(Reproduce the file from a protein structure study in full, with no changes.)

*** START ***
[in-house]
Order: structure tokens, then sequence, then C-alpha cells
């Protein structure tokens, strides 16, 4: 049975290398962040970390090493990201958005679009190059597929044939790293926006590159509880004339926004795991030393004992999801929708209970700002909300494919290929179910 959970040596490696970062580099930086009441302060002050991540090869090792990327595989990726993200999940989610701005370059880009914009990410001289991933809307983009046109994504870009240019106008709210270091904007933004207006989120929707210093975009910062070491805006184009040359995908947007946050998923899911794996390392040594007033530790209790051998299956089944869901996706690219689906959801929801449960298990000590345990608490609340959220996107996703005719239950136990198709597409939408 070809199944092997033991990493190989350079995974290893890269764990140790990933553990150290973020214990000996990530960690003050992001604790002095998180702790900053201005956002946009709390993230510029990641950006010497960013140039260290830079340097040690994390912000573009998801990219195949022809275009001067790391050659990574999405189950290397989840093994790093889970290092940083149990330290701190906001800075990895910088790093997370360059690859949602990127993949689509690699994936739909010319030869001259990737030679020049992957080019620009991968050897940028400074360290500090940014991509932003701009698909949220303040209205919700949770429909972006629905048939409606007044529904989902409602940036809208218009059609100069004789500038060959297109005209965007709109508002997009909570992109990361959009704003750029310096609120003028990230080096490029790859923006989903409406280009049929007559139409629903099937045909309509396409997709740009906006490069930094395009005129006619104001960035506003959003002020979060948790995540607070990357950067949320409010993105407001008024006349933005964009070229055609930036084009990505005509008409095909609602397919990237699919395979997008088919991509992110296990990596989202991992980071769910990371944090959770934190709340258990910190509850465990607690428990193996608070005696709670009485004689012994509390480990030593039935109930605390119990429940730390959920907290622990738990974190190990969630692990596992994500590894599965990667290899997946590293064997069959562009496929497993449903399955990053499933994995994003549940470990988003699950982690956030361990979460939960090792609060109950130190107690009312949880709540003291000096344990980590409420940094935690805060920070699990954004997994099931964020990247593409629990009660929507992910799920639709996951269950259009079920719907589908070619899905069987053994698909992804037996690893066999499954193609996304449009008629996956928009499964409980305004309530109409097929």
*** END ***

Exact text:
[in-house]
Order: structure tokens, then sequence, then C-alpha cells
């Protein structure tokens, strides 16, 4: 049975290398962040970390090493990201958005679009190059597929044939790293926006590159509880004339926004795991030393004992999801929708209970700002909300494919290929179910 959970040596490696970062580099930086009441302060002050991540090869090792990327595989990726993200999940989610701005370059880009914009990410001289991933809307983009046109994504870009240019106008709210270091904007933004207006989120929707210093975009910062070491805006184009040359995908947007946050998923899911794996390392040594007033530790209790051998299956089944869901996706690219689906959801929801449960298990000590345990608490609340959220996107996703005719239950136990198709597409939408 070809199944092997033991990493190989350079995974290893890269764990140790990933553990150290973020214990000996990530960690003050992001604790002095998180702790900053201005956002946009709390993230510029990641950006010497960013140039260290830079340097040690994390912000573009998801990219195949022809275009001067790391050659990574999405189950290397989840093994790093889970290092940083149990330290701190906001800075990895910088790093997370360059690859949602990127993949689509690699994936739909010319030869001259990737030679020049992957080019620009991968050897940028400074360290500090940014991509932003701009698909949220303040209205919700949770429909972006629905048939409606007044529904989902409602940036809208218009059609100069004789500038060959297109005209965007709109508002997009909570992109990361959009704003750029310096609120003028990230080096490029790859923006989903409406280009049929007559139409629903099937045909309509396409997709740009906006490069930094395009005129006619104001960035506003959003002020979060948790995540607070990357950067949320409010993105407001008024006349933005964009070229055609930036084009990505005509008409095909609602397919990237699919395979997008088919991509992110296990990596989202991992980071769910990371944090959770934190709340258990910190509850465990607690428990193996608070005696709670009485004689012994509390480990030593039935109930605390119990429940730390959920907290622990738990974190190990969630692990596992994500590894599965990667290899997946590293064997069959562009496929497993449903399955990053499933994995994003549940470990988003699950982690956030361990979460939960090792609060109950130190107690009312949880709540003291000096344990980590409420940094935690805060920070699990954004997994099931964020990247593409629990009660929507992910799920639709996951269950259009079920719907589908070619899905069987053994698909992804037996690893066999499954193609996304449009008629996956928009499964409980305004309530109409097929």